“I went to look for a copy of the script and I could not find anything for the movie beyond like a two-page outline, and I’m usually pretty meticulous with all the records and ephemera that I keep,” Plotnick said.
“People who are actually watching this movie won’t be surprised to hear about the lack of an existing script,” Bedard said.
The film was initially supposed to be a 20-minute short about the day in the life of the Icky Boyfriends. To start, the band would wake up together in bed under blankets made of newspapers and proceed to drink Pepsi for breakfast while discussing plans for their show that night.
“I think we had come up with this waking up scene where we just saw them with their socks — very kind of Three Stooges. Then I said, ‘Well if it’s a day in their life, there’s got to be a breakfast scene. You guys don’t happen to have any breakfast songs, do you?'” Plotnick said. “They were like, ‘Yeah, we have a song called “Pepsi for Breakfast,”‘ and so that scene ended up writing itself.”
After finishing a meal of scrambled eggs with Pepsi, the guys would then go to their various “jobs”: Bedard and Bond working as teachers at a comedy school (a satire on comedy traffic school), while Swift visited various women around the city who primped and preened him for taking the stage later that night. Finally, the band would play a show, where they’d be poorly received and have several objects thrown at them, yet one guy in the crowd would end up signing them to his record label — a finale based on the real-life events of the Icky Boyfriends getting signed because of that horrific first show with the Melvins.
On the third week of pre-production, Plotnick and Bedard had 60 percent of a script and they needed to start shooting. The earliest time they could schedule was that Saturday; Swift was moving to the East Coast that Monday.
You Wanna Talk About It?
The first scene Plotnick scheduled to shoot that Saturday involved Swift having his massive black afro washed in a sink. Swift showed up about three hours late. The shooting hadn’t yet begun and already Plotnick was tempted to give up — not only did one of his stars seem to not take the project seriously, he didn’t even know if the Icky Boyfriends were going to help him pay for it. (They did.)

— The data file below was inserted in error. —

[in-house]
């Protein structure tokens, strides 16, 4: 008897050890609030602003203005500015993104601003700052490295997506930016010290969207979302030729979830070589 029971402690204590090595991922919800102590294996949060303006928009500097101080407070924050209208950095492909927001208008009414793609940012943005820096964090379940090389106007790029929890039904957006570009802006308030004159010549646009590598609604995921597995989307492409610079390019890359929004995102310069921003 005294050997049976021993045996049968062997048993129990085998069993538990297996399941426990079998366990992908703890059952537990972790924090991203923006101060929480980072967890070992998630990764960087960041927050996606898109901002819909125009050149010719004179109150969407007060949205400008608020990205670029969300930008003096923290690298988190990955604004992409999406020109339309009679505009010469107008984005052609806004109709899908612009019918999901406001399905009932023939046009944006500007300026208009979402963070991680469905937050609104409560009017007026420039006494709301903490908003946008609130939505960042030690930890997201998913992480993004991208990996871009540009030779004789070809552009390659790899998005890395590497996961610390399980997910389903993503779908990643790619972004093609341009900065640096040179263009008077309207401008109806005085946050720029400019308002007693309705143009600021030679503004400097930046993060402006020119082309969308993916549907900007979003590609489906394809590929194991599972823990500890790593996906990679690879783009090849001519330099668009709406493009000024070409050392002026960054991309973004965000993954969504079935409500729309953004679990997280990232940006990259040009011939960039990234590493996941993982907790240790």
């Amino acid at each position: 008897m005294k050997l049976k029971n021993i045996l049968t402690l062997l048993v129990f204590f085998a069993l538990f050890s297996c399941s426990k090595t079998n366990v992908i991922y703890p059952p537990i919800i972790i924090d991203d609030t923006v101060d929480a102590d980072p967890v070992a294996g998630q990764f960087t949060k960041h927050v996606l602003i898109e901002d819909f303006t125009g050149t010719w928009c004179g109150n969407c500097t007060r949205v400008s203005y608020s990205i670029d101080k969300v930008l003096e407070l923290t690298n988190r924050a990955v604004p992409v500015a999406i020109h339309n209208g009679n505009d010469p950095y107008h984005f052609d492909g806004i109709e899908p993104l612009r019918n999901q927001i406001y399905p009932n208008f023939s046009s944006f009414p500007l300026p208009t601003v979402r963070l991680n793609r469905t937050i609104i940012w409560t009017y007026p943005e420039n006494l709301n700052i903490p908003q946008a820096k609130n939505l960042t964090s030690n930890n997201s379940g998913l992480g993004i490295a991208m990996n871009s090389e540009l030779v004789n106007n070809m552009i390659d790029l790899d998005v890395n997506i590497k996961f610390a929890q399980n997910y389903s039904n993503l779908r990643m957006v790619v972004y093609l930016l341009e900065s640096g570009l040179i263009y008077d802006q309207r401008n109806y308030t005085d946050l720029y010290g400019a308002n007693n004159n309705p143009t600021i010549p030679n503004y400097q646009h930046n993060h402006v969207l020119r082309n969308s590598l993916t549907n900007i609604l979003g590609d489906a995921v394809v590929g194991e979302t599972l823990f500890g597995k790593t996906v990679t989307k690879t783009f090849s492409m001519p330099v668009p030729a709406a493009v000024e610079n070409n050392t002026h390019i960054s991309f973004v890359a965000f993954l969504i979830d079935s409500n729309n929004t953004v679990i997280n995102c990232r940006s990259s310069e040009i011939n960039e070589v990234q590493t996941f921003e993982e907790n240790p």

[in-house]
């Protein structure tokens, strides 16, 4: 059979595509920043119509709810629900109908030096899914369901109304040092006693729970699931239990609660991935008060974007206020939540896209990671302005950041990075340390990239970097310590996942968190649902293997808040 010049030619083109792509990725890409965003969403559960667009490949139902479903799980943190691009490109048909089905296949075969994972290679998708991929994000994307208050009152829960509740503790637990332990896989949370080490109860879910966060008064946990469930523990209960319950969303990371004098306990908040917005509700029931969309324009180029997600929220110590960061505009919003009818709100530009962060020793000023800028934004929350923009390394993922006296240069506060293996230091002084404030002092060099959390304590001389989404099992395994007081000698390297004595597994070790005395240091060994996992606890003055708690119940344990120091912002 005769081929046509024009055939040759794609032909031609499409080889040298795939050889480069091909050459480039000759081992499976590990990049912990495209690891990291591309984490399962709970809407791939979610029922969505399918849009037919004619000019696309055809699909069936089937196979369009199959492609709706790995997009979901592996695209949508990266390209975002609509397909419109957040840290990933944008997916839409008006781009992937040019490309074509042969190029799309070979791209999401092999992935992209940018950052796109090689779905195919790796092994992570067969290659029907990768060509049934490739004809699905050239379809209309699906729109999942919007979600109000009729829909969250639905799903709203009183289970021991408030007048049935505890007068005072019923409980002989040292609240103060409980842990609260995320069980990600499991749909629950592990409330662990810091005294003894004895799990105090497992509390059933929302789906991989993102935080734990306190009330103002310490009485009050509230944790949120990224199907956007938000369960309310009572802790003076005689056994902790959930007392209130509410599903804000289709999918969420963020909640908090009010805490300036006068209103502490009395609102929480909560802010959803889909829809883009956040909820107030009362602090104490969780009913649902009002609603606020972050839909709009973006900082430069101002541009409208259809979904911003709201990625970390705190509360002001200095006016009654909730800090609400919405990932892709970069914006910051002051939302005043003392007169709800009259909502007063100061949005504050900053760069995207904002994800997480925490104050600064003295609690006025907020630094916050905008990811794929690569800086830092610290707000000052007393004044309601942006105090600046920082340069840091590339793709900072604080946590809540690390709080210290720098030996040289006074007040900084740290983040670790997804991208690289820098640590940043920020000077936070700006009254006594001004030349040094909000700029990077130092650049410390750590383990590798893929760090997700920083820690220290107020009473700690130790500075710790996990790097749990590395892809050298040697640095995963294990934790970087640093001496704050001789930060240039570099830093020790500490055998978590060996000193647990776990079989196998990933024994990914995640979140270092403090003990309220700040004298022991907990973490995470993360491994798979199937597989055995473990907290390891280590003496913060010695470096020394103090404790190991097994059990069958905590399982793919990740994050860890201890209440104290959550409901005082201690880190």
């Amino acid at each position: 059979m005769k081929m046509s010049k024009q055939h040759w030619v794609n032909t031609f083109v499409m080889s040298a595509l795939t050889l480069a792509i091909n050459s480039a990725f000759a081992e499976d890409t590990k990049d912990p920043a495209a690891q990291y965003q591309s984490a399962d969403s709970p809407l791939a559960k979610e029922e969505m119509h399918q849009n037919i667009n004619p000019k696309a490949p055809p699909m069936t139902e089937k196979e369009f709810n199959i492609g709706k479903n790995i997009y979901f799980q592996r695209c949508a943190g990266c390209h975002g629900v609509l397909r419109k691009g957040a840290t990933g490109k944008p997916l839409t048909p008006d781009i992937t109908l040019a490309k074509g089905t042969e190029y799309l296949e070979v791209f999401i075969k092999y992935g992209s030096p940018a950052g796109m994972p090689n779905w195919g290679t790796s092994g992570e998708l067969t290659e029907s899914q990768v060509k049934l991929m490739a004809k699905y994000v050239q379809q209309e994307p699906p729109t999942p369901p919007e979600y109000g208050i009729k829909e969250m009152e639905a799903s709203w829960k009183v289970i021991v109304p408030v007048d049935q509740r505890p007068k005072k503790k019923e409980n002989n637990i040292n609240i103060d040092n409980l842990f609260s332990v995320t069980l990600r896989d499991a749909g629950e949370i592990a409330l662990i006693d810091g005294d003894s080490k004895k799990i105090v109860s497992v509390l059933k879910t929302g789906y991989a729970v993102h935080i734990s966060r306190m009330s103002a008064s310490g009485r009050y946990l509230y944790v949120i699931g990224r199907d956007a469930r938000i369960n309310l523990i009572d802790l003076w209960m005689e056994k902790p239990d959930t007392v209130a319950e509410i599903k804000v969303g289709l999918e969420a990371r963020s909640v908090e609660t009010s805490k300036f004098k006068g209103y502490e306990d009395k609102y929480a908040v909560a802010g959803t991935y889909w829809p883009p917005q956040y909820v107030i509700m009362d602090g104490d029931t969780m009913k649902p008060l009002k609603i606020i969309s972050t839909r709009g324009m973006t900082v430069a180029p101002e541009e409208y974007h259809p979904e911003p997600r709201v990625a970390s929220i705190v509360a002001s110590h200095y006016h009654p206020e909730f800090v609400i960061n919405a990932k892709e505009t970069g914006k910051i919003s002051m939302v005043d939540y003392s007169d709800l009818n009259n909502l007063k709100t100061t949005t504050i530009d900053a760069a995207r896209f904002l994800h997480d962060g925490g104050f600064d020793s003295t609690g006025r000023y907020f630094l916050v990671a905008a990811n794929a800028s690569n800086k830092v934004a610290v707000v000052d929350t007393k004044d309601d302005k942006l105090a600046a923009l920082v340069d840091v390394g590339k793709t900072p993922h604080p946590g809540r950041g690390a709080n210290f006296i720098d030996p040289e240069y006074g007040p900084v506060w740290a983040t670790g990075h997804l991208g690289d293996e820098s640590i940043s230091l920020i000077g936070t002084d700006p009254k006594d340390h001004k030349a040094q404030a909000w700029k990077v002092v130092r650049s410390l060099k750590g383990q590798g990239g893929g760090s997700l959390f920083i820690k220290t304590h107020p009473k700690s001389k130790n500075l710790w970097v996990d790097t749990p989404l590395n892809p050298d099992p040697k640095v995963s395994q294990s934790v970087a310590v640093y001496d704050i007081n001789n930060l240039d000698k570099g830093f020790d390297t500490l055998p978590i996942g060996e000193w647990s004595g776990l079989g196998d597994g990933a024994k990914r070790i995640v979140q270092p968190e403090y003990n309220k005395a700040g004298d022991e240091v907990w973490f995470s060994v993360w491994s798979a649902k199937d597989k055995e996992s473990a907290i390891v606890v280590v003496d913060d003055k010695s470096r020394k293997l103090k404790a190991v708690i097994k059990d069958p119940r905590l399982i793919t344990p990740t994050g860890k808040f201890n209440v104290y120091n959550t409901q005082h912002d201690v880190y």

Then the Super 8 camera — the one that Plotnick had used on all of his movies — died after the first shot.
“At that point it was too late in the day for me to go track down another camera. Even if there was a place open where I could rent one, we would lose another hour just going to get it,” Plotnick said. “I ended up going into my closet where I had a bunch of thrift store Super 8 cameras that I hadn’t necessarily used before.”
The backup camera turned out to be broken too, but Plotnick couldn’t have known; he didn’t see its faults until after the footage was processed. In the film, all the scenes with Swift have a strange flickering effect that looks like the camera operator adjusting the white balance in the middle of a shot.
Production kept moving along that weekend. All three of the Icky Boyfriends flexed their improv skills to make up for the lack of dialogue, and when Bedard wasn’t on camera, he was calling friends to set up locations and find more actors, hopefully with costumes.
“Of course, the kind of friends the Icky Boyfriends had weren’t really very busy at the time,” Bedard said.
With no time for rehearsal, which he’d depended on for his prior films, Plotnick was operating in new territory. But he also had Ray Wilcox and Chris Enright, the two stars of Steel Belt Romeos, which he placed in as many scenes as possible. Given a few props and free rein, both brought a high level of foolishness to their characters, such as Wilcox’s portrayal of Sven, the German House music fan who could eat a hamburger and smoke a cigarette at the same time, or Enright as Mr. Past It, the record label owner with a shoddy New York accent who wore a captain’s hat and sunglasses everywhere he went.
But time was running out on Swift’s availability. Having no formal plan to shoot the concert scene, the band found a show already underway at the Cyclone Warehouse near Hunters Point and bum-rushed it, forcing themselves on stage.
“We had to find somebody holding a show and we just showed up,” Bedard said. “We didn’t even call. Like, we literally just arrived with the actors and the camera gear and went up to Jennifer and Lori Hall from Ovarian Trolley. We’re like, ‘Hey, do you mind if, in between bands, we use your show in progress to film an Icky Boyfriends concert scene?'”